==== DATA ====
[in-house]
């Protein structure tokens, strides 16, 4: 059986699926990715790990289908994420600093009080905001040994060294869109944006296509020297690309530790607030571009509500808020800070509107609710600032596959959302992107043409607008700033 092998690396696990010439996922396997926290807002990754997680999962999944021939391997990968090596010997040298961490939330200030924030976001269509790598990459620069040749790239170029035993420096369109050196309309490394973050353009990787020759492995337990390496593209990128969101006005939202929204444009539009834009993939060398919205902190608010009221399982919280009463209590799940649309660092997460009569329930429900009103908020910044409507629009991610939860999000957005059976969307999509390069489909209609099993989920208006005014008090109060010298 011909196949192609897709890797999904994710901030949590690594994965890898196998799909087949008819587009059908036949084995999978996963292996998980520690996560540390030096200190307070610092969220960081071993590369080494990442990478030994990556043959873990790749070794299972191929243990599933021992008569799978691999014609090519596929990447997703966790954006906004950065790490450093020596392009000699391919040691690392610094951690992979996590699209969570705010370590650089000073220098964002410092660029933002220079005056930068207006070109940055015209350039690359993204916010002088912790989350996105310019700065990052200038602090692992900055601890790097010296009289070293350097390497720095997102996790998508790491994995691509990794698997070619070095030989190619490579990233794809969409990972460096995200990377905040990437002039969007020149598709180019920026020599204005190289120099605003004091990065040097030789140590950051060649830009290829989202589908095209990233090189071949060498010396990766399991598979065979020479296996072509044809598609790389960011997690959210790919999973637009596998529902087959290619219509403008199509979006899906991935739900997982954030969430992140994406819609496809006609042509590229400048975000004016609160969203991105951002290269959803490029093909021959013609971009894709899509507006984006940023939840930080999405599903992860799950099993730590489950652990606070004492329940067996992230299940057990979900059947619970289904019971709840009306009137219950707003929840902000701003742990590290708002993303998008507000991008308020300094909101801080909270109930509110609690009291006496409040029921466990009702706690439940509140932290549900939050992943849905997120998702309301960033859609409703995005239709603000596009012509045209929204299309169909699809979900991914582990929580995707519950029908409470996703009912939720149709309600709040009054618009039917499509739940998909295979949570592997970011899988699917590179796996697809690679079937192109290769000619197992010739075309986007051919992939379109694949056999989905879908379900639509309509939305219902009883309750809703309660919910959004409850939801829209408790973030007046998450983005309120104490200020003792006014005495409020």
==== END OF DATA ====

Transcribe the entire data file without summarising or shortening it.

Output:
[in-house]
């Protein structure tokens, strides 16, 4: 059986699926990715790990289908994420600093009080905001040994060294869109944006296509020297690309530790607030571009509500808020800070509107609710600032596959959302992107043409607008700033 092998690396696990010439996922396997926290807002990754997680999962999944021939391997990968090596010997040298961490939330200030924030976001269509790598990459620069040749790239170029035993420096369109050196309309490394973050353009990787020759492995337990390496593209990128969101006005939202929204444009539009834009993939060398919205902190608010009221399982919280009463209590799940649309660092997460009569329930429900009103908020910044409507629009991610939860999000957005059976969307999509390069489909209609099993989920208006005014008090109060010298 011909196949192609897709890797999904994710901030949590690594994965890898196998799909087949008819587009059908036949084995999978996963292996998980520690996560540390030096200190307070610092969220960081071993590369080494990442990478030994990556043959873990790749070794299972191929243990599933021992008569799978691999014609090519596929990447997703966790954006906004950065790490450093020596392009000699391919040691690392610094951690992979996590699209969570705010370590650089000073220098964002410092660029933002220079005056930068207006070109940055015209350039690359993204916010002088912790989350996105310019700065990052200038602090692992900055601890790097010296009289070293350097390497720095997102996790998508790491994995691509990794698997070619070095030989190619490579990233794809969409990972460096995200990377905040990437002039969007020149598709180019920026020599204005190289120099605003004091990065040097030789140590950051060649830009290829989202589908095209990233090189071949060498010396990766399991598979065979020479296996072509044809598609790389960011997690959210790919999973637009596998529902087959290619219509403008199509979006899906991935739900997982954030969430992140994406819609496809006609042509590229400048975000004016609160969203991105951002290269959803490029093909021959013609971009894709899509507006984006940023939840930080999405599903992860799950099993730590489950652990606070004492329940067996992230299940057990979900059947619970289904019971709840009306009137219950707003929840902000701003742990590290708002993303998008507000991008308020300094909101801080909270109930509110609690009291006496409040029921466990009702706690439940509140932290549900939050992943849905997120998702309301960033859609409703995005239709603000596009012509045209929204299309169909699809979900991914582990929580995707519950029908409470996703009912939720149709309600709040009054618009039917499509739940998909295979949570592997970011899988699917590179796996697809690679079937192109290769000619197992010739075309986007051919992939379109694949056999989905879908379900639509309509939305219902009883309750809703309660919910959004409850939801829209408790973030007046998450983005309120104490200020003792006014005495409020």